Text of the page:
Trumpeter 1/48 Seafang 32
Among the fighter aircraft of World War 2 there is something of a “Lost Class of ‘45”, being the promising advanced aircraft types that were cancelled as no longer being needed with the coming years of peace. The Allies’ aircraft manufacturers had responded to the rise of the Axis Powers in the late 1930s with an intensive effort to design and build ever more powerful, faster, and more capable aircraft, so that by 1945 they had designs and prototypes that were close to the fabled 500mph speed barrier, almost the physical limit that could be achieved by propeller driven piston engine fighter aircraft. Most of the gains in performance came with a long series of incremental improvements to existing designs, although in a handful of cases there were wholly new aircraft. The USA produced the Curtiss YP-60, Republic XP-72 and North American XP-51J. Australia built the Commonwealth CA-15, Great Britain the Martin Baker MB-5, the Supermarine Spiteful and its naval equivalent, the Seafang. All were pushing the limits of what could be achieved with state of the art piston engines and in most cases provided only a small margin of improvement over in-service types. So their development was curtailed and they would remain as exotic examples at the end of a highly developed technology.
Supermarine’s Spitfire series had gone through eight years of intense development with upgraded engines, a new wing design and progressive strengthening of the airframe to the extent that, by 1944, the later versions, the Mk 21 and beyond, were almost twice the all up weight of the 1936 original and about 100 mph faster. Supermarine proposed amalgamating all of its knowledge and technical innovation into a wholly new state of the art design as the type 371 Spiteful that first flew in April 1945. Its specification included some of the features that had been such a success in the P-51 Mustang, such as a laminar flow wing for greater aerodynamic efficiency. There was an exceptionally wide track undercarriage and the pilot sat at the highest point of the fuselage for the best all round view from a bubble canopy. A large fuel tank was built into the fuselage immediately behind the pilot and on the centre of gravity. To accommodate this a large horizontal and vertical tail was developed to aid stability. This proved to be so effective that the entire tail unit was fitted to the last series of Spitfire and Seafires. Armament was standardised at four 20mm cannon, acknowledging that the dominance of .50cal machine guns was coming to an end. Large low profile radiator housings were fitted under the wings, giving greater aerodynamic efficiency.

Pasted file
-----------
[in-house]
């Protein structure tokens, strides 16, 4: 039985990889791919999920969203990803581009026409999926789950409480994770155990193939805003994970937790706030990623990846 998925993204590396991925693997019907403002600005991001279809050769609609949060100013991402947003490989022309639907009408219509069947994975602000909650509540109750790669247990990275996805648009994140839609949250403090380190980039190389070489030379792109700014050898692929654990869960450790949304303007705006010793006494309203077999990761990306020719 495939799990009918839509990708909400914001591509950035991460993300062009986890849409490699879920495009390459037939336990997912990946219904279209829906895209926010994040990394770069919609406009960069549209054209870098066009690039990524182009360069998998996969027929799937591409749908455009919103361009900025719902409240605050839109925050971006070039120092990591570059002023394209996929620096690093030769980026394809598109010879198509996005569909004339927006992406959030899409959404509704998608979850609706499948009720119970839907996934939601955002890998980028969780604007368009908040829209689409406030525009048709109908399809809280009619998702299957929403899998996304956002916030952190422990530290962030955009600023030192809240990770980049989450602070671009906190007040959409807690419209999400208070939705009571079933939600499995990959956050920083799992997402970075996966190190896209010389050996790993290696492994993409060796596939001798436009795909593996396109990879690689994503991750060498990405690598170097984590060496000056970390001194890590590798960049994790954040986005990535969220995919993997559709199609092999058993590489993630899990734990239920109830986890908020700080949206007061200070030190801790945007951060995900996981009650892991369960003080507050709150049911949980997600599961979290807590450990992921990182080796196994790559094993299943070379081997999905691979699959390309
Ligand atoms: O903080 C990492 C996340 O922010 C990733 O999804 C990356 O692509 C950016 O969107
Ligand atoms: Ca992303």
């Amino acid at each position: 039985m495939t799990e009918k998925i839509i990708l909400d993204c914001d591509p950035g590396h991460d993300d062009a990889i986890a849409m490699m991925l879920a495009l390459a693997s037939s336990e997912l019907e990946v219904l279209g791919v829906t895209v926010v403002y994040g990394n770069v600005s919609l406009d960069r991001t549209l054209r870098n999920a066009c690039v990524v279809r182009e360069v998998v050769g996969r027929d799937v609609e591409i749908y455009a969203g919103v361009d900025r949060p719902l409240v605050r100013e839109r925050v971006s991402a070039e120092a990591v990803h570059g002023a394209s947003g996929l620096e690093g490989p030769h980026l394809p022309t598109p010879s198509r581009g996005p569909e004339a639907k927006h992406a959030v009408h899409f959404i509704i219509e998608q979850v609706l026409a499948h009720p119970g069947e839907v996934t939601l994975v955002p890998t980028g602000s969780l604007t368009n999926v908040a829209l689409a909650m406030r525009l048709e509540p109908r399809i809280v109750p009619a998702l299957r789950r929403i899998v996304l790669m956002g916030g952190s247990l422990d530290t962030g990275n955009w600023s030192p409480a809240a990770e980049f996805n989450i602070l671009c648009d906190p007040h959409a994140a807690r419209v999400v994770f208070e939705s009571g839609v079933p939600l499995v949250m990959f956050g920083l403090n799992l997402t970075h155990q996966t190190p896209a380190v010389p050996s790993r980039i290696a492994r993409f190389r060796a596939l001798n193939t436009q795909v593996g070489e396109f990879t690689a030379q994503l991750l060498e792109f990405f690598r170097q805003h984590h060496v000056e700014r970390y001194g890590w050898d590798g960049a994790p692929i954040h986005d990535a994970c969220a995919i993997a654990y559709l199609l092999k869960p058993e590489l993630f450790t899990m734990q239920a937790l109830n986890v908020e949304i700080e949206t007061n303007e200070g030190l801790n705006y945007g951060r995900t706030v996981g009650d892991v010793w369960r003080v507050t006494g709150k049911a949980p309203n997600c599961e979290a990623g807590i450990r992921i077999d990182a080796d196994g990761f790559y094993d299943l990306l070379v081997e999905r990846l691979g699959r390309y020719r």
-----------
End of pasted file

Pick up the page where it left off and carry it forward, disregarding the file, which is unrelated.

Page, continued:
navalised version of the Spiteful, was developed in parallel and had the
manufacturer’s designation of Type 382; 150 examples were ordered in May 1945 to
British Specification N.5/45 and to be known as the Seafang F.32. In order to